Peterson Road sign in Lantzville. District of Lantzville councillors have requested staff bring forward a street-naming policy that would provide direction on how future roads are named throughout the community. (News Bulletin file)

Peterson Road sign in Lantzville. District of Lantzville councillors have requested staff bring forward a street-naming policy that would provide direction on how future roads are named throughout the community. (News Bulletin file)

Lantzville will develop street-naming policy to avoid ‘Kaitlyn Way’

Councillor suggests Kayak Heaven Place, Beach Bliss Place and Hiking Gems Avenue

While there aren’t any streets with no names in Lantzville, local politicians want to ensure future roads in the district have names that better reflect the community.

Lantzville councillors unanimously agreed on a motion calling for staff to create a street naming policy for the district during a regular council meeting on May 27. The motion was a modification from another motion that requested council have the ability to approve future names within the district.

Staff, as a result of council’s decision, will now be asked to bring forward a policy that provides developers and councillors with some guidelines on naming future streets within the district. The district does not currently have a street naming policy.

Coun. Ian Savage, who made the original motion, said with all the development slated to occur in Lantzville there will be new roads and council has an opportunity to decide what they will be named.

“It is important to create a road naming policy as soon as possible,” Savage said. “We can just let developers name the roads with … potentially little regard for Lantzville’s history or character or we can have a vibrant policy which allows us to honour people by naming a road in their memory.”

Such a policy would give Lantzville the ability to better market its assets through street names according to Savage, who suggested a handful of names including Food Market Lane, Trendsetting Street, Advanced Avenue, Technology Road, Green Space Way, Kayak Heaven Place, Beach Bliss Place and Hiking Gems Avenue.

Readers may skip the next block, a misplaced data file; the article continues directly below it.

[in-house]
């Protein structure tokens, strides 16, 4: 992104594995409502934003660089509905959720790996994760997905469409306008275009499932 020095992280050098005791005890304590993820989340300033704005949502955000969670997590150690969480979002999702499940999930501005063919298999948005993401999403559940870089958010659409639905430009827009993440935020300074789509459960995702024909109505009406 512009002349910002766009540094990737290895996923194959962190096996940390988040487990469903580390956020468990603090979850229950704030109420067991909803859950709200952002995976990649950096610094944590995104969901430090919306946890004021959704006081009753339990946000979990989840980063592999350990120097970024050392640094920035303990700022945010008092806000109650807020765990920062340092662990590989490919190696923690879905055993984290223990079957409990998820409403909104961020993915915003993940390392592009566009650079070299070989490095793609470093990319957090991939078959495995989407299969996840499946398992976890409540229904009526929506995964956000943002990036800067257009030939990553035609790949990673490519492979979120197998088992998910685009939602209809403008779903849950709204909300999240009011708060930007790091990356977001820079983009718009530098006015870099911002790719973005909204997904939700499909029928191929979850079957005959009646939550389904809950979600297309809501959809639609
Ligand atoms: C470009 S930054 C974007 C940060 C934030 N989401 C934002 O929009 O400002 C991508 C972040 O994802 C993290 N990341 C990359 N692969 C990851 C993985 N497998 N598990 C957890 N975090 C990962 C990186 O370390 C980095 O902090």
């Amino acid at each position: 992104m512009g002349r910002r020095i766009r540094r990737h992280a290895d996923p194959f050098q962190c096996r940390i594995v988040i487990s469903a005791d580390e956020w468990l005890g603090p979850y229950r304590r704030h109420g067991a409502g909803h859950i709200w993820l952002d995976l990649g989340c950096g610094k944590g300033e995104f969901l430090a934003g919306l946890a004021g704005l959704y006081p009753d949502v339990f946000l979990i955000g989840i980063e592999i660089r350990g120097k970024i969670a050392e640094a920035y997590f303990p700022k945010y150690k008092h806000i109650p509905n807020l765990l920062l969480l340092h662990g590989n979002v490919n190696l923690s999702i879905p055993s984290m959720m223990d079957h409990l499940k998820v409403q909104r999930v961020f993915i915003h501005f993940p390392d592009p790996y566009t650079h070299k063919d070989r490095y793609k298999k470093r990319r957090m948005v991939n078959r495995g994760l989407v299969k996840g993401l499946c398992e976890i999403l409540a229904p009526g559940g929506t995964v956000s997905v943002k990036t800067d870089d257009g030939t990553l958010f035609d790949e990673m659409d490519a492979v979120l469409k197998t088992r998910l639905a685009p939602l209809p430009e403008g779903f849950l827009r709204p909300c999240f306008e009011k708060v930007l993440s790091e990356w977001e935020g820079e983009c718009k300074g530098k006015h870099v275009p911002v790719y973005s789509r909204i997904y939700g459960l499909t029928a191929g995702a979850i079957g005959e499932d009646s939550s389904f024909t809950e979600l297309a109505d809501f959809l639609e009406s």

“What we are doing is we are taking this as an opportunity to market Lantzville and it will be up to [council] to create names. We can also involve the public for submitting names and that is a good thing for bringing the community together,” he said.

Savage also said it is common for developers to name roads after their children which he felt was “kind of neat” but also “kind of comical.”

“I don’t know if we want to end up with a town where we’ve got Kaitlyn Way, Brody Place, Bryden Street, Larry Avenue, that sort of thing,” he said.

Coun. Will Geselbracht said he was on board with the idea and would like to see the policy allow for streets to be named in Hul’q’umi’num dialect, the Snaw-aw-as’ traditional language.

Lantzville Mayor Mark Swain suggested that it wasn’t a wise use of council’s time to be approving street names during meetings. He said whatever policy staff comes back with should focus more on themes for various neighbourhoods within the community rather than having council be responsible for naming every single new road.

“Maybe for the Ware Road subdivision there is a particular theme that you would like to see and council can have input into whatever that theme is rather than getting into the minutiae of choosing names,” he said. “We can just set a broader naming policy.”

Kyle Young, the district’s community planner and subdivision approving officer, said developers tend to suggest names for new roads during the subdivision phase of a development and the subdivision approving officer reserves the right to assign new road names.

“Council is not necessarily involved in that process but it is helpful to have a policy that provides guidance, so staff certainly agree with that,” he said.

Young also cautioned councillors that while staff are supportive of a policy, they don’t want to create an unrealistic expectation that new street names will be brought forward to council.

Meanwhile, Trudy Coates, the district’s director of corporate administration, suggested that it might be better if developers were required to choose from a list of names instead of having the ability to name streets to their liking.